Somalia will not take back expelled senior UN envoy: President Mohamed
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Somalia will not take back expelled senior UN envoy: President Mohamed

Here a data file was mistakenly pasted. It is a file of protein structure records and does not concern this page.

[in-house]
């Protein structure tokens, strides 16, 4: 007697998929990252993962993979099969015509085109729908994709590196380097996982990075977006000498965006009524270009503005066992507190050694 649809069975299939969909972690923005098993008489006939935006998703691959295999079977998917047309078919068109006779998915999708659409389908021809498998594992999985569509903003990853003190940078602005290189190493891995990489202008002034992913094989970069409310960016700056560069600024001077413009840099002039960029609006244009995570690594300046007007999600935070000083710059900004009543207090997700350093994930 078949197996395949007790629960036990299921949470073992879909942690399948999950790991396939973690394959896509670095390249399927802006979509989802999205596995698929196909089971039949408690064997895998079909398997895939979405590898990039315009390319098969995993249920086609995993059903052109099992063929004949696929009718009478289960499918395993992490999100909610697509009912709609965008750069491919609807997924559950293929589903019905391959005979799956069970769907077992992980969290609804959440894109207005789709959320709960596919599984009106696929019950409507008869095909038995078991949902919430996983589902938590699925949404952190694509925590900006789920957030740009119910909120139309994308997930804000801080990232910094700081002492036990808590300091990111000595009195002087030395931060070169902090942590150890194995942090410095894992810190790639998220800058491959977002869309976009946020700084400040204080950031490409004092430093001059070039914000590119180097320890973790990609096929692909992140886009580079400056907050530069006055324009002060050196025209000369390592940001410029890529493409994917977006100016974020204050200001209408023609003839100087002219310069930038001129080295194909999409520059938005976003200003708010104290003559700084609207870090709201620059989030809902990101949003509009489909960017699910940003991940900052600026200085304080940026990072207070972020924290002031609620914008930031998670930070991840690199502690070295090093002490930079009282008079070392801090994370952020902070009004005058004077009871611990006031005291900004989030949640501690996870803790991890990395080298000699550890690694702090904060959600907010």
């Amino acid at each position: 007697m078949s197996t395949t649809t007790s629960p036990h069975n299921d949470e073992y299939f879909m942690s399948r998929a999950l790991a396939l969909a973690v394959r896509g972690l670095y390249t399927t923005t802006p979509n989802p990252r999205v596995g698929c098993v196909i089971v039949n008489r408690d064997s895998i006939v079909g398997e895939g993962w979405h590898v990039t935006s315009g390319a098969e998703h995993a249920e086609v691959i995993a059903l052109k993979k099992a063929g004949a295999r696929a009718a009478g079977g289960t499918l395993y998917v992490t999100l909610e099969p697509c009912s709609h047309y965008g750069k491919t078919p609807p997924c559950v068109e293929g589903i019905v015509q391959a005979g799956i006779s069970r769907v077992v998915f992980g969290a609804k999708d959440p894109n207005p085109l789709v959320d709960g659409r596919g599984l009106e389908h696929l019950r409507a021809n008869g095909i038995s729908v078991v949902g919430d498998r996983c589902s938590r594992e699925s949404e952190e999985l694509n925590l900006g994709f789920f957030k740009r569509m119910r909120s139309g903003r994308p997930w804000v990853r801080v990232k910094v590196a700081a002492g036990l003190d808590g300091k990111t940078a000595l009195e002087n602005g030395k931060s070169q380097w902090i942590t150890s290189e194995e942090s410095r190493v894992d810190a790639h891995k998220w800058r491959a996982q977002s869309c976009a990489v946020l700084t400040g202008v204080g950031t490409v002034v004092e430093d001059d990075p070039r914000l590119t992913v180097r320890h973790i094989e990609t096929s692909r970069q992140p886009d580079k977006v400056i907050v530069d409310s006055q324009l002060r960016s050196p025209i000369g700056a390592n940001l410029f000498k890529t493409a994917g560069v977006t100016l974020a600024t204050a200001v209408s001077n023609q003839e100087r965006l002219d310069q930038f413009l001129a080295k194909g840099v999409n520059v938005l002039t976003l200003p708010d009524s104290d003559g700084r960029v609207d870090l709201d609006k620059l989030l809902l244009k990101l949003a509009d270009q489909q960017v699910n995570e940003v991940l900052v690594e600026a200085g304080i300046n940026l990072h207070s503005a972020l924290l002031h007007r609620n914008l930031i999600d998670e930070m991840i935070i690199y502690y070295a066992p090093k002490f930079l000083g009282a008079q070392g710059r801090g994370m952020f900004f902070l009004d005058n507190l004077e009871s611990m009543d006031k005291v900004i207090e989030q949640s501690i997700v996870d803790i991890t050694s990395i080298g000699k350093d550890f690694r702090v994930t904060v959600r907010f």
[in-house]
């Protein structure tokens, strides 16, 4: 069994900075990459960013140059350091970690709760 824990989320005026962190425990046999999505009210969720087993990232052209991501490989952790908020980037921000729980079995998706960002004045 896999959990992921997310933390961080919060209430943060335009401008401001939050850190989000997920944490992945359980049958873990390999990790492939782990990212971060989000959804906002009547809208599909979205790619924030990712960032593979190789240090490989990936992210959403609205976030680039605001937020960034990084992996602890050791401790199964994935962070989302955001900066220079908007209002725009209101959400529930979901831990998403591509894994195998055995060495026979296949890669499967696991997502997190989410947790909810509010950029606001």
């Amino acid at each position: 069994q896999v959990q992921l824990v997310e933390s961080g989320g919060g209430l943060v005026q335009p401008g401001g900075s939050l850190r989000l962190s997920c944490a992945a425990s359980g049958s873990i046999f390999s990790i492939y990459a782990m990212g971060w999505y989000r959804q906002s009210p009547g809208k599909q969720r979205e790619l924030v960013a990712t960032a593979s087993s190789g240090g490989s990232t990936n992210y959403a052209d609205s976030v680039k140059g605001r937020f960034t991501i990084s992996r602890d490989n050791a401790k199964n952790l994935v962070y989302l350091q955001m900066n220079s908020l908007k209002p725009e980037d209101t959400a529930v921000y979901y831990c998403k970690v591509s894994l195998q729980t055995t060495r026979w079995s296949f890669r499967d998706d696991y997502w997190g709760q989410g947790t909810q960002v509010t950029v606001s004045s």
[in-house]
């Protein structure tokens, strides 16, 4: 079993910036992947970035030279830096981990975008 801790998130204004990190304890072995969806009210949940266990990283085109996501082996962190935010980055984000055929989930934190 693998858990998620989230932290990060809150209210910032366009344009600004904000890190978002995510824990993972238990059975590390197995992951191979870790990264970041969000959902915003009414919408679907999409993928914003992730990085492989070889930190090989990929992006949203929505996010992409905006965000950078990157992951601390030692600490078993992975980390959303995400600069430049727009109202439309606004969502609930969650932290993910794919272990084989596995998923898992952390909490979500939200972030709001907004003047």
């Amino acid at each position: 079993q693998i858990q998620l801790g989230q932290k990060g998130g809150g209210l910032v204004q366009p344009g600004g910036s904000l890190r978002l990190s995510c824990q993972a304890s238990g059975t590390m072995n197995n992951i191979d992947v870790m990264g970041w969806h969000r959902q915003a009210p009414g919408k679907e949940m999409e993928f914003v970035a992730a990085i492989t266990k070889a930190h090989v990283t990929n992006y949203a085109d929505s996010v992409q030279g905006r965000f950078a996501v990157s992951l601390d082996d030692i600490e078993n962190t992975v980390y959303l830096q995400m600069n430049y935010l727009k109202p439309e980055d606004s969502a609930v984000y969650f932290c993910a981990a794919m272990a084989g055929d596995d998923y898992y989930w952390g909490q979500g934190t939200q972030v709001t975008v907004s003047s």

In his second call to Somalia's president in three days, UN Secretary General Antonio Guterres on Friday spoke by phone with Mohamed to once again urge him to change his mind, according to diplomats. The phone call came after Somalia’s UN-backed government expelled the top UN envoy to the country, accusing him of meddling in its internal affairs after he challenged recent actions of UN-paid Somali police forces. In a late Tuesday statement, the East African nation’s Foreign Affairs Ministry announced that the UN secretary-general’s special representative to Somalia, Nicholas Haysom, “is not required and cannot work in this country,” in effect declaring him persona non grata. “The decision comes after he openly breached the appropriate conduct of the UN office in Somalia,” it said. Following the failure of efforts to convince Somalia to retract its decision to expel the current representative, UN spokesman Farhan Haq told reporters in New York that Guterres would appoint a new envoy to the country. "The Secretary General deeply regrets the decision of the Government of the Federal Republic of Somalia," Haq said, adding Guterres "has full confidence in Mr. Haysom." He emphasized that the doctrine of persona non grata does not apply to United Nations personnel. "At the same time the Secretary General is totally committed to ensuring that the needs of the Somali people are at the forefront of the work of the United Nations in Somalia. Therefore, he intends to appoint in due course a new Special Representative for Somalia," Haq said. Britain has called for closed-door consultations of the UN Security Council on Somalia's decision which according to diplomats is due to be held later on Friday. Somalia's Ambassador to the UN Abukar Dahir Osman told the Security Council on Thursday that the Somali people wanted "Somalia leading international support, not international support leading Somalia." "Somalia distinguishes between the institutions that we are part of and individual conduct that's had detrimental effect on our fragile nation," he said. In a December 30 letter to the interior security minister, Haysom, a South African lawyer and experienced diplomat, expressed concerns over “the alleged involvement of UN-supported Somali security forces in the arrest of Mukhtar Robow on December 13, the deaths of 15 civilians... on December 13, 14, and 15... and the arrest of approximately 300 people involved in the demonstrations on December 13, 14, and 15.” Robow, according to press reports, is a former member of the notorious al-Shabaab militant group who publicly renounced violence and recognized federal authority in 2017. The government, however, blocked his bid to become a regional leader in the country in an election last month. The UN remains a major backer of Somalia’s government, which also enjoys the support of Western countries. Somalia is still plagued by the aftereffects of a civil war in 1991, when warlords toppled dictator Mohamed Siad Barre and then turned on each other.

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